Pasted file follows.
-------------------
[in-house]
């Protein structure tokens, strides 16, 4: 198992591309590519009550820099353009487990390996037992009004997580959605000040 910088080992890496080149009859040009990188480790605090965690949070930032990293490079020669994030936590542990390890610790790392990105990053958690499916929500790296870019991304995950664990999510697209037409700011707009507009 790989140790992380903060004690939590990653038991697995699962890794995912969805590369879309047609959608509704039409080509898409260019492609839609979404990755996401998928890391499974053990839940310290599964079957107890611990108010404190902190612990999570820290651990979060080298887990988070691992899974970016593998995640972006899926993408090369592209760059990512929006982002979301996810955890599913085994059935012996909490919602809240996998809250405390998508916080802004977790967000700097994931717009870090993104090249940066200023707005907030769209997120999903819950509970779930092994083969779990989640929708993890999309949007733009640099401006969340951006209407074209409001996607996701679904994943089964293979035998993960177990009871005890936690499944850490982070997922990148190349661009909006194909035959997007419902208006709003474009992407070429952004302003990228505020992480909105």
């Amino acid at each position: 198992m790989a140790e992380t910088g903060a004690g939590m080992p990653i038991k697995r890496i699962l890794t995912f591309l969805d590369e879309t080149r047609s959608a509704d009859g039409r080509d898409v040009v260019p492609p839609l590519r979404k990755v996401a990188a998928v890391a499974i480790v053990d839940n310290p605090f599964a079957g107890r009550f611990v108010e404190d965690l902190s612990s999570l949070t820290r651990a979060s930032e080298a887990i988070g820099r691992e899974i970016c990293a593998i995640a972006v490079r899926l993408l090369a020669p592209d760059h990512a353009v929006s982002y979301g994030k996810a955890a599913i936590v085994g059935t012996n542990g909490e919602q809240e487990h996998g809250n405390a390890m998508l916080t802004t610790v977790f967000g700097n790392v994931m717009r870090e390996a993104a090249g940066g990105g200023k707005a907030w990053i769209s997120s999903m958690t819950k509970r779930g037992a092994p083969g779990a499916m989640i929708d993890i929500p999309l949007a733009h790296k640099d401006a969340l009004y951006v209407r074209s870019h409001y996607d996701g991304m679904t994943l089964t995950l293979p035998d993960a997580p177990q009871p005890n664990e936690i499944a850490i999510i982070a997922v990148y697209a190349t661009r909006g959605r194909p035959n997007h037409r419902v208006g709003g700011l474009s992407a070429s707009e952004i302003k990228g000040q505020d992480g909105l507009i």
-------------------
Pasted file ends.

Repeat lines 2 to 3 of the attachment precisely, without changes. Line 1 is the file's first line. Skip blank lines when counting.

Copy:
């Protein structure tokens, strides 16, 4: 198992591309590519009550820099353009487990390996037992009004997580959605000040 910088080992890496080149009859040009990188480790605090965690949070930032990293490079020669994030936590542990390890610790790392990105990053958690499916929500790296870019991304995950664990999510697209037409700011707009507009 790989140790992380903060004690939590990653038991697995699962890794995912969805590369879309047609959608509704039409080509898409260019492609839609979404990755996401998928890391499974053990839940310290599964079957107890611990108010404190902190612990999570820290651990979060080298887990988070691992899974970016593998995640972006899926993408090369592209760059990512929006982002979301996810955890599913085994059935012996909490919602809240996998809250405390998508916080802004977790967000700097994931717009870090993104090249940066200023707005907030769209997120999903819950509970779930092994083969779990989640929708993890999309949007733009640099401006969340951006209407074209409001996607996701679904994943089964293979035998993960177990009871005890936690499944850490982070997922990148190349661009909006194909035959997007419902208006709003474009992407070429952004302003990228505020992480909105």
């Amino acid at each position: 198992m790989a140790e992380t910088g903060a004690g939590m080992p990653i038991k697995r890496i699962l890794t995912f591309l969805d590369e879309t080149r047609s959608a509704d009859g039409r080509d898409v040009v260019p492609p839609l590519r979404k990755v996401a990188a998928v890391a499974i480790v053990d839940n310290p605090f599964a079957g107890r009550f611990v108010e404190d965690l902190s612990s999570l949070t820290r651990a979060s930032e080298a887990i988070g820099r691992e899974i970016c990293a593998i995640a972006v490079r899926l993408l090369a020669p592209d760059h990512a353009v929006s982002y979301g994030k996810a955890a599913i936590v085994g059935t012996n542990g909490e919602q809240e487990h996998g809250n405390a390890m998508l916080t802004t610790v977790f967000g700097n790392v994931m717009r870090e390996a993104a090249g940066g990105g200023k707005a907030w990053i769209s997120s999903m958690t819950k509970r779930g037992a092994p083969g779990a499916m989640i929708d993890i929500p999309l949007a733009h790296k640099d401006a969340l009004y951006v209407r074209s870019h409001y996607d996701g991304m679904t994943l089964t995950l293979p035998d993960a997580p177990q009871p005890n664990e936690i499944a850490i999510i982070a997922v990148y697209a190349t661009r909006g959605r194909p035959n997007h037409r419902v208006g709003g700011l474009s992407a070429s707009e952004i302003k990228g000040q505020d992480g909105l507009i």